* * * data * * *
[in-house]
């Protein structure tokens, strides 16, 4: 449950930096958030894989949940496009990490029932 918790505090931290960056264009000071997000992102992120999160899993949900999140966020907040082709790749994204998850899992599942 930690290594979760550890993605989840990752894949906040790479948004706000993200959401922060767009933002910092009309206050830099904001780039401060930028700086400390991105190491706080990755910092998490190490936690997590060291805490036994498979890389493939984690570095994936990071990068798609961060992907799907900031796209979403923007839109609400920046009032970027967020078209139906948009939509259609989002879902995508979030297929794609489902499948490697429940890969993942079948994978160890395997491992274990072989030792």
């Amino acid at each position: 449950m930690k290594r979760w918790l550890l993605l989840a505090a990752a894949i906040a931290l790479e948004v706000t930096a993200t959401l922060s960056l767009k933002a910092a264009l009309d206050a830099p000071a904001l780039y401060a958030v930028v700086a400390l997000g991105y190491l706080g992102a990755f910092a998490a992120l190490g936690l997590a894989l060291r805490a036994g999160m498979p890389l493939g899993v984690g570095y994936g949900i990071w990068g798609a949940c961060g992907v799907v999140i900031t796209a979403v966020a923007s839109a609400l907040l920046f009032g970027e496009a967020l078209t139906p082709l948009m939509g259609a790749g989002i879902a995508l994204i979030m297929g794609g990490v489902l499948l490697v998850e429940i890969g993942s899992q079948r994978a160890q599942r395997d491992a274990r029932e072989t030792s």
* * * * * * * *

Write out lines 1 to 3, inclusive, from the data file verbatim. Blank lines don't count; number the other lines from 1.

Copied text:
[in-house]
């Protein structure tokens, strides 16, 4: 449950930096958030894989949940496009990490029932 918790505090931290960056264009000071997000992102992120999160899993949900999140966020907040082709790749994204998850899992599942 930690290594979760550890993605989840990752894949906040790479948004706000993200959401922060767009933002910092009309206050830099904001780039401060930028700086400390991105190491706080990755910092998490190490936690997590060291805490036994498979890389493939984690570095994936990071990068798609961060992907799907900031796209979403923007839109609400920046009032970027967020078209139906948009939509259609989002879902995508979030297929794609489902499948490697429940890969993942079948994978160890395997491992274990072989030792």
């Amino acid at each position: 449950m930690k290594r979760w918790l550890l993605l989840a505090a990752a894949i906040a931290l790479e948004v706000t930096a993200t959401l922060s960056l767009k933002a910092a264009l009309d206050a830099p000071a904001l780039y401060a958030v930028v700086a400390l997000g991105y190491l706080g992102a990755f910092a998490a992120l190490g936690l997590a894989l060291r805490a036994g999160m498979p890389l493939g899993v984690g570095y994936g949900i990071w990068g798609a949940c961060g992907v799907v999140i900031t796209a979403v966020a923007s839109a609400l907040l920046f009032g970027e496009a967020l078209t139906p082709l948009m939509g259609a790749g989002i879902a995508l994204i979030m297929g794609g990490v489902l499948l490697v998850e429940i890969g993942s899992q079948r994978a160890q599942r395997d491992a274990r029932e072989t030792s």